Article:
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I Was Baptized as an Infant; Should I Be Baptized Again?

Whether or not to be baptized as a believer can be a difficult decision for people who have previously been baptized as infants. They have placed their faith in Jesus, but may feel that being baptized again is redundant or that it would contradict their earlier baptism. Adding to their challenge, they fear the relational damage another baptism could cause with parents or other family members still involved with the previous church.

Some branches of Christianity, including the Catholic Church, practice what’s called “pedo-baptism”, or the baptism of a child. Typically, this involves bringing an infant before the congregation to be baptized through the sprinkling or pouring of water. The earliest clear mention of infant baptism is found early in the third century in the writings of Tertullian, with it becoming commonplace by the time of Augustine around AD 400.

Churches that baptize only those who have placed their hope and faith in Jesus, on the other hand, practice what’s called “credo-baptism”, or baptism based on a person’s beliefs. As seen throughout the book of Acts and the first couple centuries of the Christian Church, credo-baptism is a public confirmation of the person’s faith in Jesus. The baptism does not “save” the person, but indicates that he or she has already been saved by God’s grace through faith (Ephesians 2:8-9).

These baptisms are not necessarily conflicting baptisms. In fact, many churches who practice credo-baptism also perform baby dedications or christenings. As with infant baptism, parents who dedicate their children present them before God. By doing so, the parents express their intent to raise their children in the ways of the Lord with the hope that their sons and daughters will someday enter into their own personal relationship with Jesus. Similar practices can be seen in Scripture, including when Hannah dedicated Samuel in 1 Samuel 1:11 and when Mary and Joseph brought Jesus to the temple in Luke 2:22.

Instead of being viewed as contradictory, infant and believer baptisms can be viewed as complementary. The ultimate intent of infant baptism is that the children will come to know Jesus personally, but the children have no say in the process at that point. It is solely the choice of the parents. When these same children grow up and make their own decision to follow Jesus, then, their baptism as believers signifies their agreement with the infant baptism and declares that it has become real in their lives. It’s come full circle.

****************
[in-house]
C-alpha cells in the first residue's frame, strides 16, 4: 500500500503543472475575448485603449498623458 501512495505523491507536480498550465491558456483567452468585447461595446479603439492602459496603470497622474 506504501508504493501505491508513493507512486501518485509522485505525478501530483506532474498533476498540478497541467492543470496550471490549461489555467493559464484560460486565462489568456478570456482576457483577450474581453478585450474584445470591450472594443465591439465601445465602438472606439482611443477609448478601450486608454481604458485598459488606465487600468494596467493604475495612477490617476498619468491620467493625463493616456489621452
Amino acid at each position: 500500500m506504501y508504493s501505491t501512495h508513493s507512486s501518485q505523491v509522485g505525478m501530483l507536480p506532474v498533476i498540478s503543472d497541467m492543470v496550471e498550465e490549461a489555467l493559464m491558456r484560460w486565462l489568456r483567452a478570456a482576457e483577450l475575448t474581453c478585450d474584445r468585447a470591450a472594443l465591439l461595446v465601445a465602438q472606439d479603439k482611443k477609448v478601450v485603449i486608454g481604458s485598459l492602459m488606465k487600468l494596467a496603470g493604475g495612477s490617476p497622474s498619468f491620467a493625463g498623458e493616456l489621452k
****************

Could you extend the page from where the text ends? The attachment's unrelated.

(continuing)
Unfortunately, some family members may still not understand this distinction and could even consider it a betrayal. They view it as a rejection of their church tradition rather than a broader acceptance of the Christian faith. For them, perhaps baptism has more to do with a specific institution than with a personal faith. It could also be based on a misunderstanding of the purpose and effect of baptism, or a belief that only baptism within a specific branch of the Christian Church is valid. Regrettably, such disagreements may not be easily resolved. The difficulty, however, lies not with the one being baptized but with the one who refuses to consider the purpose and history of baptism.

Baptism for a believer is an occasion to celebrate, not to quibble or debate. It certainly is not cause to create relational rifts. Yet it is a natural first step for a believer as prescribed in Scripture (Acts 2:38), and as such is an act of worship toward God. Believers have an obligation to maintain healthy relationships with others as far as it depends upon them, but ultimately, all believers are called to be baptized even when others may not celebrate alongside them. Instead of allowing different opinions to hold them back from expressing their faith and experiencing all that God has for them, they must choose to live in obedience to the commands of God and step faithfully into the waters of baptism.